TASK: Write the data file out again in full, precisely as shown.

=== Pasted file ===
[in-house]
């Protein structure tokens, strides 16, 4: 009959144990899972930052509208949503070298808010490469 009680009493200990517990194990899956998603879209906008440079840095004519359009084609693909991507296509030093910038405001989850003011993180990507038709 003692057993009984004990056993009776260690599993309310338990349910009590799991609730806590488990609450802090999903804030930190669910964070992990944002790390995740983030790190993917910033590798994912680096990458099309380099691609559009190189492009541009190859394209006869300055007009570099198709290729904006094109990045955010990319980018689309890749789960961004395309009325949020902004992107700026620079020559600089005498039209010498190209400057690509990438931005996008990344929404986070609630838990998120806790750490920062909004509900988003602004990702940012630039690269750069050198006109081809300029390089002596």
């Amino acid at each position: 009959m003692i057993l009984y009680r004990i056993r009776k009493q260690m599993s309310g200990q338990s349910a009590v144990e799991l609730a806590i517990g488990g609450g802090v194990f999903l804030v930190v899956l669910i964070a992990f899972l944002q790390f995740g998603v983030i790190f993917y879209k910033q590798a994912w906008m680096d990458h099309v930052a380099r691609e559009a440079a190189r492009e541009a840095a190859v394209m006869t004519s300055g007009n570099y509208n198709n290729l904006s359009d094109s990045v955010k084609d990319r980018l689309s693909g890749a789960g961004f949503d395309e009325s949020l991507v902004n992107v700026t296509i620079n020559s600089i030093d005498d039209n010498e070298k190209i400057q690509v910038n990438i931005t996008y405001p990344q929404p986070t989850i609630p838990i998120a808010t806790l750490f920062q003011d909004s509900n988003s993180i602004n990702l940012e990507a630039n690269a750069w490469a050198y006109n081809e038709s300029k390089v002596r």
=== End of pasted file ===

[in-house]
């Protein structure tokens, strides 16, 4: 009959144990899972930052509208949503070298808010490469 009680009493200990517990194990899956998603879209906008440079840095004519359009084609693909991507296509030093910038405001989850003011993180990507038709 003692057993009984004990056993009776260690599993309310338990349910009590799991609730806590488990609450802090999903804030930190669910964070992990944002790390995740983030790190993917910033590798994912680096990458099309380099691609559009190189492009541009190859394209006869300055007009570099198709290729904006094109990045955010990319980018689309890749789960961004395309009325949020902004992107700026620079020559600089005498039209010498190209400057690509990438931005996008990344929404986070609630838990998120806790750490920062909004509900988003602004990702940012630039690269750069050198006109081809300029390089002596």
């Amino acid at each position: 009959m003692i057993l009984y009680r004990i056993r009776k009493q260690m599993s309310g200990q338990s349910a009590v144990e799991l609730a806590i517990g488990g609450g802090v194990f999903l804030v930190v899956l669910i964070a992990f899972l944002q790390f995740g998603v983030i790190f993917y879209k910033q590798a994912w906008m680096d990458h099309v930052a380099r691609e559009a440079a190189r492009e541009a840095a190859v394209m006869t004519s300055g007009n570099y509208n198709n290729l904006s359009d094109s990045v955010k084609d990319r980018l689309s693909g890749a789960g961004f949503d395309e009325s949020l991507v902004n992107v700026t296509i620079n020559s600089i030093d005498d039209n010498e070298k190209i400057q690509v910038n990438i931005t996008y405001p990344q929404p986070t989850i609630p838990i998120a808010t806790l750490f920062q003011d909004s509900n988003s993180i602004n990702l940012e990507a630039n690269a750069w490469a050198y006109n081809e038709s300029k390089v002596r």